It was our initial sticker shock over venues that motivated and spawned my bartering and this, The Bartering Bride blog. It seemed impossible -- upon seeing that the food, drinks and rental of various venues cost our entire budget -- to even have a wedding. We are self-funding for the most part, save some much appreciated, generous help from my mom, and we were determined then, and remain so now, not to burden ourselves with loads of debt for one day's material details.

Those who are my friends on Facebook know this, but this is the question that started it all. I spent 30 consecutive days asking wedding-related question after wedding-related question because I was determined, for Steven and me and our guests, to learn as much as I could before making decisions about things I've never purchased before and likely won't again for some time -- linens, flowers, entertainment, etc.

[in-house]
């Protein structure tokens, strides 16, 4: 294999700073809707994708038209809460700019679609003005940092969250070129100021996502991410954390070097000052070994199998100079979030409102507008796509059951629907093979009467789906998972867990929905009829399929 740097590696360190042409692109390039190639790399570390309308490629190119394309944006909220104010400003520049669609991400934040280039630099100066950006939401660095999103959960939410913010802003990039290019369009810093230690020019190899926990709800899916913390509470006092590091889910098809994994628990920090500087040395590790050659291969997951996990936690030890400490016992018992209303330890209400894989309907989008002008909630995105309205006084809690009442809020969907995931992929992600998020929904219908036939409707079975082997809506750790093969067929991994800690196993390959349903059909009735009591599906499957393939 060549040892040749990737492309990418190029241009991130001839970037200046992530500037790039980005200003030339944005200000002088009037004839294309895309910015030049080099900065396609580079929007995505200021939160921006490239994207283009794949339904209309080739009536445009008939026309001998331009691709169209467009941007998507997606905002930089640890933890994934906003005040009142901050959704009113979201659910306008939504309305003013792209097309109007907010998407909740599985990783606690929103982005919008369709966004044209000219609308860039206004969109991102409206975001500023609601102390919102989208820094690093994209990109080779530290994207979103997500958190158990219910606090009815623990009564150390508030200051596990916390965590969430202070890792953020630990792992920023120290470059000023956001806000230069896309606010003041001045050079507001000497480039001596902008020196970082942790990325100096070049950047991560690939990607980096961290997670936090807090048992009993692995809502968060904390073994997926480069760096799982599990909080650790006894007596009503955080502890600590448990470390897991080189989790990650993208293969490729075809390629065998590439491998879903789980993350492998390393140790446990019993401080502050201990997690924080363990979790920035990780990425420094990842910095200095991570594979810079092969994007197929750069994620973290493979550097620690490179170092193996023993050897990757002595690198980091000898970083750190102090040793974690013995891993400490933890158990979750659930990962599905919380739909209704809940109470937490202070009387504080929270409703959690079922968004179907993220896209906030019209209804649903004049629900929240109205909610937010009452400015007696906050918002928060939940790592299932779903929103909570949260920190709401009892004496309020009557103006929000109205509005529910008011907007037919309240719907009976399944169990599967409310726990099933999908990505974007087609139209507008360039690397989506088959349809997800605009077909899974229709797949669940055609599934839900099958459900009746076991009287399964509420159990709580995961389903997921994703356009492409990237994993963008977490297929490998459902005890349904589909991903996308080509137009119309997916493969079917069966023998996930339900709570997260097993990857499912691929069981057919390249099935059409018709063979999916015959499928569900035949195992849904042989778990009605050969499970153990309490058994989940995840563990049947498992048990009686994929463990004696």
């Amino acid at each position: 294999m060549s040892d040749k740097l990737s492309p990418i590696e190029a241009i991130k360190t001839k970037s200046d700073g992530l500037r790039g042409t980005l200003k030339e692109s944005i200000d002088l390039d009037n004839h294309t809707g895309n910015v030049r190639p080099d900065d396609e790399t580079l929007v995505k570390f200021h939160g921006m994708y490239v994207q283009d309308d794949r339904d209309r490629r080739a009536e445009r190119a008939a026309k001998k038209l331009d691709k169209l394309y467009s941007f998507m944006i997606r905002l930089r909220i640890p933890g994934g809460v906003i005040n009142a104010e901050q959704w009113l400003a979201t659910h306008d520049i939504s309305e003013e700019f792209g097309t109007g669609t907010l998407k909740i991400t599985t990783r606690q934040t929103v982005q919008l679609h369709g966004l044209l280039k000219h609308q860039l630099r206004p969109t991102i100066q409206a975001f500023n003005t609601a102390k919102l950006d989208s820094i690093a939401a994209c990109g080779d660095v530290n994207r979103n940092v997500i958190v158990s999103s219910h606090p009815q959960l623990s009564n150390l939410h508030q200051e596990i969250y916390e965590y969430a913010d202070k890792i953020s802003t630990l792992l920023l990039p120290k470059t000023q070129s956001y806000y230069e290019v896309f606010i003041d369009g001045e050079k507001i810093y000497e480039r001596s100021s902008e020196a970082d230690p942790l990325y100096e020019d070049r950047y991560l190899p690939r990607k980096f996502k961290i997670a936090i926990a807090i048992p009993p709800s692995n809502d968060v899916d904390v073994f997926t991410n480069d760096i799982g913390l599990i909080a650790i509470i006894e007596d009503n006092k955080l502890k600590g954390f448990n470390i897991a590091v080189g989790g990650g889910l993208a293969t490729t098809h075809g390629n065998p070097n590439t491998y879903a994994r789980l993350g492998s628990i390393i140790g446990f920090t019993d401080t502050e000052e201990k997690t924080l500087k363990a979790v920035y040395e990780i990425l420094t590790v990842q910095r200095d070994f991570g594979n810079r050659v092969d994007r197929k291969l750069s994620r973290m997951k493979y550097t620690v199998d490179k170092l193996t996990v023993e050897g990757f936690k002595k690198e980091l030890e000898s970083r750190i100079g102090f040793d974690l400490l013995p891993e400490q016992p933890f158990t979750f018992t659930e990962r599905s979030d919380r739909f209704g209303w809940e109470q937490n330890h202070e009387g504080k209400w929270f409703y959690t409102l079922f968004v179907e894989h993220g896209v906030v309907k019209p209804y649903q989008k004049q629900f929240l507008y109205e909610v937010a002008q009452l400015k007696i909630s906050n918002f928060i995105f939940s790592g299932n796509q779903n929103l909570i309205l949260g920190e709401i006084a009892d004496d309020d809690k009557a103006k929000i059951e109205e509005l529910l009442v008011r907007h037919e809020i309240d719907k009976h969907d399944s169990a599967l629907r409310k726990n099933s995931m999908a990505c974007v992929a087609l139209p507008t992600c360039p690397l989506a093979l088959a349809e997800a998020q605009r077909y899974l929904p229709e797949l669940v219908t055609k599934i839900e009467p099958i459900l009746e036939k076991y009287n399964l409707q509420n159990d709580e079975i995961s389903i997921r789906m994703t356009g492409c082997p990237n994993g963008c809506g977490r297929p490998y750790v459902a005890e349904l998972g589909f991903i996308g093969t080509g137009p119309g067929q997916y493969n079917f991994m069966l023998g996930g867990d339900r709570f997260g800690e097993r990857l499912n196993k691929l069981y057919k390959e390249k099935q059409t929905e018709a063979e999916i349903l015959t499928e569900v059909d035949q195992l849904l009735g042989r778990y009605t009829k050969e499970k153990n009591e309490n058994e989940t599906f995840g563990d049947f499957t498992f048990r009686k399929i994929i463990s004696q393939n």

Generic online budgets too often assign a blanket percentage that people should spend: say, 10% on the gown, 10% on flowers, 30% on food. But not everything is as important to everyone, and one's budget should follow one's priorities. So, if your fiancé and you love karaoke, maybe spending $250 (or bartering) to have it on your big day is well worth it to you. (Like us!) If not, maybe you'd spend $250 on something else, such as a photo booth or chocolate fountain.

If you know the theme you want, consider doing what we did. We chose an inexpensive venue that fits the rustic theme we were after, which minimizes how much decoration we have to add, which saves money. See what I mean?
The jars, tree trunk slabs and burlap fabric are ours, which brings up a cost consideration to be had when renting venues: Some include everything -- chairs, linens and centerpieces, in-house caterer and baker, uplighting and sound system. Everything.

Others like ours leave a lot to be quarterbacked by the bride and groom. Our venue has chairs and tables, but has left the responsibility for centerpieces, flowers and linens, uplighting and on-site catering, to us. My advice: Pick a venue such as this if you have the time. It can take a while to find and/or make everything you need.